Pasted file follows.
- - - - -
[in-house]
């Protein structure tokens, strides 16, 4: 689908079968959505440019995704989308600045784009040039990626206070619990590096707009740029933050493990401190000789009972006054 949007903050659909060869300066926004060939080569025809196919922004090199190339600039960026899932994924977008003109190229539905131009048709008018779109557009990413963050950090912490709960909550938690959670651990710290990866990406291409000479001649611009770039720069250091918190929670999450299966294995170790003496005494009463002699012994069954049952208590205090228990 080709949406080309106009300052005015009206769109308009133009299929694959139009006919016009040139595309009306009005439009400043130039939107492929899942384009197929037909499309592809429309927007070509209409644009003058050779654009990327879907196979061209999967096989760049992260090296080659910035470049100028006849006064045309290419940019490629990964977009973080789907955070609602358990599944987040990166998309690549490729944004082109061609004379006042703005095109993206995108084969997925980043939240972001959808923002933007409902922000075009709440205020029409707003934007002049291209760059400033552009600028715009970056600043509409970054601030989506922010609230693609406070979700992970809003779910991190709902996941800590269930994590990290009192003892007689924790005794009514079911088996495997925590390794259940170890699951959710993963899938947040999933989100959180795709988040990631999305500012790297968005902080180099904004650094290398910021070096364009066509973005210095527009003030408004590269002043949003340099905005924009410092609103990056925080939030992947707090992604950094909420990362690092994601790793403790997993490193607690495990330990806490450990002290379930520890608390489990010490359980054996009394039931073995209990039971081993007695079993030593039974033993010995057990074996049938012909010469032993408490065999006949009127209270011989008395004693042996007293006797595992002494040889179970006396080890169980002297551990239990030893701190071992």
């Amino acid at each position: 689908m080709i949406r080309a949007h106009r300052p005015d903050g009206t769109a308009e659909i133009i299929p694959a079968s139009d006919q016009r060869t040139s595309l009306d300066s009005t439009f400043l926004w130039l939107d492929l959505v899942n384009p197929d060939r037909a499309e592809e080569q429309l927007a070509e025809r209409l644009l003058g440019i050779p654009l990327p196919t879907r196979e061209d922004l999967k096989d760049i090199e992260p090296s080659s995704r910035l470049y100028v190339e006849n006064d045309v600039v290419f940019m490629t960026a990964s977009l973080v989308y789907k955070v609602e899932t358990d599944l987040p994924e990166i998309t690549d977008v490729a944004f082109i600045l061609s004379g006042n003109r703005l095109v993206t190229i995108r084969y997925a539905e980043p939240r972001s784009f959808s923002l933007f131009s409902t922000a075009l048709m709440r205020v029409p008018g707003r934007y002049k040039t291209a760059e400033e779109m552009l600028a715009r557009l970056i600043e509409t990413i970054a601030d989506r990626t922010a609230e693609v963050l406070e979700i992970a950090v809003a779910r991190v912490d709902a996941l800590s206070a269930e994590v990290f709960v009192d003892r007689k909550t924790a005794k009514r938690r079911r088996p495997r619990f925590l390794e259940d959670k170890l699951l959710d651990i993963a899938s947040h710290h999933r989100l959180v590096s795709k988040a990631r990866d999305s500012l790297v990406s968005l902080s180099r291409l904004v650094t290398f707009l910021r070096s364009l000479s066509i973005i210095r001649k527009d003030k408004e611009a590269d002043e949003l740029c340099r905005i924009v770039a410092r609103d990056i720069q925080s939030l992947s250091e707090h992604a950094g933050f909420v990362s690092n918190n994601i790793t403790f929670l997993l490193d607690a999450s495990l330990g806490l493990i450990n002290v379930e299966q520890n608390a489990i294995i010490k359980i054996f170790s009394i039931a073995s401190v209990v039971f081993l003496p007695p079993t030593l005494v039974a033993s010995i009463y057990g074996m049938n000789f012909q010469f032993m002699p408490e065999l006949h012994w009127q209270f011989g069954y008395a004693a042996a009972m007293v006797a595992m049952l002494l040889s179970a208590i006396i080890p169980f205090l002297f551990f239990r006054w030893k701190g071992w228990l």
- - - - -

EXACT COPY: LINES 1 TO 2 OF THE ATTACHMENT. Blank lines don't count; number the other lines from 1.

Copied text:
[in-house]
């Protein structure tokens, strides 16, 4: 689908079968959505440019995704989308600045784009040039990626206070619990590096707009740029933050493990401190000789009972006054 949007903050659909060869300066926004060939080569025809196919922004090199190339600039960026899932994924977008003109190229539905131009048709008018779109557009990413963050950090912490709960909550938690959670651990710290990866990406291409000479001649611009770039720069250091918190929670999450299966294995170790003496005494009463002699012994069954049952208590205090228990 080709949406080309106009300052005015009206769109308009133009299929694959139009006919016009040139595309009306009005439009400043130039939107492929899942384009197929037909499309592809429309927007070509209409644009003058050779654009990327879907196979061209999967096989760049992260090296080659910035470049100028006849006064045309290419940019490629990964977009973080789907955070609602358990599944987040990166998309690549490729944004082109061609004379006042703005095109993206995108084969997925980043939240972001959808923002933007409902922000075009709440205020029409707003934007002049291209760059400033552009600028715009970056600043509409970054601030989506922010609230693609406070979700992970809003779910991190709902996941800590269930994590990290009192003892007689924790005794009514079911088996495997925590390794259940170890699951959710993963899938947040999933989100959180795709988040990631999305500012790297968005902080180099904004650094290398910021070096364009066509973005210095527009003030408004590269002043949003340099905005924009410092609103990056925080939030992947707090992604950094909420990362690092994601790793403790997993490193607690495990330990806490450990002290379930520890608390489990010490359980054996009394039931073995209990039971081993007695079993030593039974033993010995057990074996049938012909010469032993408490065999006949009127209270011989008395004693042996007293006797595992002494040889179970006396080890169980002297551990239990030893701190071992």